2.         Be Active And Obvious In Doing Good

Peter provided a warning to the Bithynians and he also suggested a strategy:

“Now who is there to harm you if you are zealous for what is good?” (1 Peter 3:13 ESV)

Peter’s argument seems to be that if we Christians are known for doing good works, we ought to be able to avoid all but the most persistent forms of persecution.  History certainly attests to the value of that counsel.  Rodney Stark in his book The Rise Of Christianity makes the argument that it was the Christian commitment to care for the poor and the sick that eventually won over the Roman public, particularly in the wake of two devastating plagues occurring within 150 years.  Tales were told of traffic jams on the roads outside of all the major cities at the onset of plague – every healthy Roman with somewhere to go was running out of the city and every Christian secure in his salvation was running into it – coming to serve the sick and spoon broth and change bed sheets and bury the dead.  It was those scenes, argues Stark, that eventually won the hearts of every day Romans and signaled the death knell for Greco-Roman paganism. 

Stark’s analysis may be a little sterile – we’d want to say something about the Holy Spirit and the effect of anointed Gospel preaching, but even if he hasn’t said all we’d want him to say, what he has said cannot be discounted.  Good works buy us space to witness and minister the Gospel.  That cannot and should not be denied.  I’ve chosen the word “obvious” in this principle title with caution and some reservation.  On the one hand we have the many warnings from Jesus in Matthew 6 against doing good works so as to be noticed by men.  On the other hand we have Jesus saying in Matthew 5:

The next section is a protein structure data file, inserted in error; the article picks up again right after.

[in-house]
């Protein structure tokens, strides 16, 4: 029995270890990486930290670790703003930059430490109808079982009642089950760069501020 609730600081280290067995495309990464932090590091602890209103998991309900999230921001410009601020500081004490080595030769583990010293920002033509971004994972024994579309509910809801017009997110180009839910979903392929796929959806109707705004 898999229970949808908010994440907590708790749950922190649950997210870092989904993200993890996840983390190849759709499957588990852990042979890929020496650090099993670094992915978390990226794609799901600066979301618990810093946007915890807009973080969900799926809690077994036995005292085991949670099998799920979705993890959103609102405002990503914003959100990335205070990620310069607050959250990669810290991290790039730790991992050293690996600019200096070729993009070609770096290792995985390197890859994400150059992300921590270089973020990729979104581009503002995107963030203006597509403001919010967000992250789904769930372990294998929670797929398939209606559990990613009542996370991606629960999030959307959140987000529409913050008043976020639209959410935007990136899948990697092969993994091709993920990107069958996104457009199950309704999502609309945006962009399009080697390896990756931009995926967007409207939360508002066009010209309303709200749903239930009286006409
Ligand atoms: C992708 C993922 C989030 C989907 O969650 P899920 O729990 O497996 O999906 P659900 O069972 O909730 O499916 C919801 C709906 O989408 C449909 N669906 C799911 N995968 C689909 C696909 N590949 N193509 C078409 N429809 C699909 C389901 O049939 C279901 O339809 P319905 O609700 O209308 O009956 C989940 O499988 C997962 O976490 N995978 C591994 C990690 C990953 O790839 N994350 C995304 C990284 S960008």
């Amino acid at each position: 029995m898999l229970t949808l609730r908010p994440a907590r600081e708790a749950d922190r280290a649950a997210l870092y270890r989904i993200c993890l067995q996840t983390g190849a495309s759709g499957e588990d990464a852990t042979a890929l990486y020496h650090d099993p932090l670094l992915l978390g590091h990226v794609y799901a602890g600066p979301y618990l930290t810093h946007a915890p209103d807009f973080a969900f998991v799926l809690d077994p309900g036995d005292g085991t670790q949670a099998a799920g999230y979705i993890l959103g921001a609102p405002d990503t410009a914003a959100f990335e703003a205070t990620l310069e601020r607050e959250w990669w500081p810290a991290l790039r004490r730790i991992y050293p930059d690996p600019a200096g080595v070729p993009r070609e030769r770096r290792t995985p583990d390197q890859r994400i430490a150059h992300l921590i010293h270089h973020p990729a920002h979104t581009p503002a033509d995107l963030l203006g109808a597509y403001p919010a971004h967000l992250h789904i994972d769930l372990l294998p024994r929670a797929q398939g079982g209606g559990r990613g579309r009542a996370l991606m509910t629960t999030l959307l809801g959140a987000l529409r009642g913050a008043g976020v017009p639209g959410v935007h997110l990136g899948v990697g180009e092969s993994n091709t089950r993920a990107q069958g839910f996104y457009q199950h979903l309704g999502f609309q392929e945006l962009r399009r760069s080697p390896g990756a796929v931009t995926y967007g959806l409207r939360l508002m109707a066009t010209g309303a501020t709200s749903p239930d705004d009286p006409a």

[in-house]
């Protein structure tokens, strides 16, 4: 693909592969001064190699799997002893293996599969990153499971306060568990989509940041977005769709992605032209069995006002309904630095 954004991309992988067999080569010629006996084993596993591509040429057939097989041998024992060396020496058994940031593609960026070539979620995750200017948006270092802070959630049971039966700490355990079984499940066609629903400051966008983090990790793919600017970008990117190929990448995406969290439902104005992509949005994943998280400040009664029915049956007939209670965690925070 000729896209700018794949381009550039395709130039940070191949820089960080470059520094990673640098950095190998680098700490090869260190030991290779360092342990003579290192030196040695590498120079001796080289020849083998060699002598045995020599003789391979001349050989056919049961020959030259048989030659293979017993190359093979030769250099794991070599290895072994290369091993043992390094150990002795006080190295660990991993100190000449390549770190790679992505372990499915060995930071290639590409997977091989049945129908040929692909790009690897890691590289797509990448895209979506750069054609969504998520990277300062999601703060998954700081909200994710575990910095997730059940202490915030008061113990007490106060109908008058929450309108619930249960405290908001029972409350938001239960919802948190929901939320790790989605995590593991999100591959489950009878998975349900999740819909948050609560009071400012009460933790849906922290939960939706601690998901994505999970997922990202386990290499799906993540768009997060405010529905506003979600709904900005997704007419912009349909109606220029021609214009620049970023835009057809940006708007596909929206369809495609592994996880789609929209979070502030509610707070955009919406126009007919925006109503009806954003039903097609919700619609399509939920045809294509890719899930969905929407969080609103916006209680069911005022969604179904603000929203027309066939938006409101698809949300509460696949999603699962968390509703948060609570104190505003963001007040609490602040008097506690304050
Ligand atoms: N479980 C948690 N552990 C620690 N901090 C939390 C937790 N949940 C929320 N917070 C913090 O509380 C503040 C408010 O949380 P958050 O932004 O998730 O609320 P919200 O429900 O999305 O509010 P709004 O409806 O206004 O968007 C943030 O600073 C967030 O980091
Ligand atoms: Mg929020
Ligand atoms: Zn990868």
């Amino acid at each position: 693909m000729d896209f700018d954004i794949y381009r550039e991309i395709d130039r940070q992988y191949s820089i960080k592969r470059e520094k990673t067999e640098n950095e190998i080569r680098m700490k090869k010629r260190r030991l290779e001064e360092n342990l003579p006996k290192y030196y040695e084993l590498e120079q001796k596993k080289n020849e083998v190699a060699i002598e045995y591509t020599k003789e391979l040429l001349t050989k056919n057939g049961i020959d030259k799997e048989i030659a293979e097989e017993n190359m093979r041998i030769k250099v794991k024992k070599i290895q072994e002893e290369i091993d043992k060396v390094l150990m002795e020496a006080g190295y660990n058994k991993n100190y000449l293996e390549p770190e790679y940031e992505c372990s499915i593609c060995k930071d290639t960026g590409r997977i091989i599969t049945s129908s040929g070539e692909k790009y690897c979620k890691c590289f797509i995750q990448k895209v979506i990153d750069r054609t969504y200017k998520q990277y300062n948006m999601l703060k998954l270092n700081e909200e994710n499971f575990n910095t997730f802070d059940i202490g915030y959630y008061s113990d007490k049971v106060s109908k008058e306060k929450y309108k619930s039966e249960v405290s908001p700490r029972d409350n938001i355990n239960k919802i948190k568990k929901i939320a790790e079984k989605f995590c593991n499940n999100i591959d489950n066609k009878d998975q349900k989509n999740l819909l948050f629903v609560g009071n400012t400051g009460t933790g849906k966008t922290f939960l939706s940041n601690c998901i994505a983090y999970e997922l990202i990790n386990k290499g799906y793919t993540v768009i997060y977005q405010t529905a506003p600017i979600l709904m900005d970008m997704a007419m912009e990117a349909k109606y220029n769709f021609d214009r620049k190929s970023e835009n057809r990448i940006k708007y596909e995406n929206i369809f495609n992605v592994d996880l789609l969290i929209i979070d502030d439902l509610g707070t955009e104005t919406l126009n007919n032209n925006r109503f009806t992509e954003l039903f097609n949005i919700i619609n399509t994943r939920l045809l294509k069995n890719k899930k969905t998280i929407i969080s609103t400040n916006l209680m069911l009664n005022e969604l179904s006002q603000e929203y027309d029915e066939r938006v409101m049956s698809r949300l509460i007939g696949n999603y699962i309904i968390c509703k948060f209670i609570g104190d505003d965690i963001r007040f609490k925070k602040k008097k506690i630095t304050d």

“In the same way, let your light shine before others, so that they may see your good works and give glory to your Father who is in heaven.” (Matthew 5:16. ESV)

Unlike prayer and fasting, good works can’t be done in secret because they are always done to other people.  Good works shouldn’t be done solely for the benefit of public praise and recognition, but the utility of that public praise for the greater good of Gospel witness should not be discounted.  I think this is one of those “wise as serpents, gentle as doves” considerations and one to which Evangelicals need to pay immediate heed.  As our beliefs become more and more unpopular, good works may keep the door open a little longer for Gospel work and witness. 

3.         Do Not Be Afraid

Peter says in verse 14b:

Have no fear of them, nor be troubled… (1 Peter 3:14b. ESV)

It is often said that “do not fear” is the most common command in the Bible.  That’s true.  Fear is the opposite of faith.  Fear reveals that we don’t really believe in the things that God has promised.  A real Christian who believes what God says in the Bible doesn’t face persecution with fear and terror, he embraces it as the will of God and as an opportunity to accumulate blessings.  Jesus said that: 

11  “Blessed are you when others revile you and persecute you and utter all kinds of evil against you falsely on my account.  12  Rejoice and be glad, for your reward is great in heaven, for so they persecuted the prophets who were before you. (Matthew 5:11-12. ESV)